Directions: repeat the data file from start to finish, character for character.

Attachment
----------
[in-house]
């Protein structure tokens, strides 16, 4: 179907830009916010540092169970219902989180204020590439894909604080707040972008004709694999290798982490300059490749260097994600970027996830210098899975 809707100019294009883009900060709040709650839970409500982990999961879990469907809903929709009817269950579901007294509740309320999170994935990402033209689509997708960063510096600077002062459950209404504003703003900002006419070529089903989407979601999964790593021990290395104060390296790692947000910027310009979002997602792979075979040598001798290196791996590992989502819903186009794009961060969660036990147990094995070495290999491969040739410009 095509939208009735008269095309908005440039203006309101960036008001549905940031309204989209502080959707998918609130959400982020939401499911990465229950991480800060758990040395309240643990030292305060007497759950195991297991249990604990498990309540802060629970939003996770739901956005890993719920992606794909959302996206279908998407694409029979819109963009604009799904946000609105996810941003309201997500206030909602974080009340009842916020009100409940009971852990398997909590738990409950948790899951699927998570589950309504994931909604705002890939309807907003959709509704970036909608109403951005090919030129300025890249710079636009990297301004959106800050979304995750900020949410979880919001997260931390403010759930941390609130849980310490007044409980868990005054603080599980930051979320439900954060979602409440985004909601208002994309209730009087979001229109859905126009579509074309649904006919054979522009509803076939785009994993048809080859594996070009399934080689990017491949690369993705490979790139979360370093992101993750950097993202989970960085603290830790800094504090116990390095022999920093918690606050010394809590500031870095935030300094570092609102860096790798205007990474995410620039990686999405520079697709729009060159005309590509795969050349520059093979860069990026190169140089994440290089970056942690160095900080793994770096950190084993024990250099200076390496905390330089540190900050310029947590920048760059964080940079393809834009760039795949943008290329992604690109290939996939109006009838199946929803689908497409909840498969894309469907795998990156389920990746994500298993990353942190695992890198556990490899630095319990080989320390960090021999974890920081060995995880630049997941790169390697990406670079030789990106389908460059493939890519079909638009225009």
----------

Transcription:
[in-house]
């Protein structure tokens, strides 16, 4: 179907830009916010540092169970219902989180204020590439894909604080707040972008004709694999290798982490300059490749260097994600970027996830210098899975 809707100019294009883009900060709040709650839970409500982990999961879990469907809903929709009817269950579901007294509740309320999170994935990402033209689509997708960063510096600077002062459950209404504003703003900002006419070529089903989407979601999964790593021990290395104060390296790692947000910027310009979002997602792979075979040598001798290196791996590992989502819903186009794009961060969660036990147990094995070495290999491969040739410009 095509939208009735008269095309908005440039203006309101960036008001549905940031309204989209502080959707998918609130959400982020939401499911990465229950991480800060758990040395309240643990030292305060007497759950195991297991249990604990498990309540802060629970939003996770739901956005890993719920992606794909959302996206279908998407694409029979819109963009604009799904946000609105996810941003309201997500206030909602974080009340009842916020009100409940009971852990398997909590738990409950948790899951699927998570589950309504994931909604705002890939309807907003959709509704970036909608109403951005090919030129300025890249710079636009990297301004959106800050979304995750900020949410979880919001997260931390403010759930941390609130849980310490007044409980868990005054603080599980930051979320439900954060979602409440985004909601208002994309209730009087979001229109859905126009579509074309649904006919054979522009509803076939785009994993048809080859594996070009399934080689990017491949690369993705490979790139979360370093992101993750950097993202989970960085603290830790800094504090116990390095022999920093918690606050010394809590500031870095935030300094570092609102860096790798205007990474995410620039990686999405520079697709729009060159005309590509795969050349520059093979860069990026190169140089994440290089970056942690160095900080793994770096950190084993024990250099200076390496905390330089540190900050310029947590920048760059964080940079393809834009760039795949943008290329992604690109290939996939109006009838199946929803689908497409909840498969894309469907795998990156389920990746994500298993990353942190695992890198556990490899630095319990080989320390960090021999974890920081060995995880630049997941790169390697990406670079030789990106389908460059493939890519079909638009225009």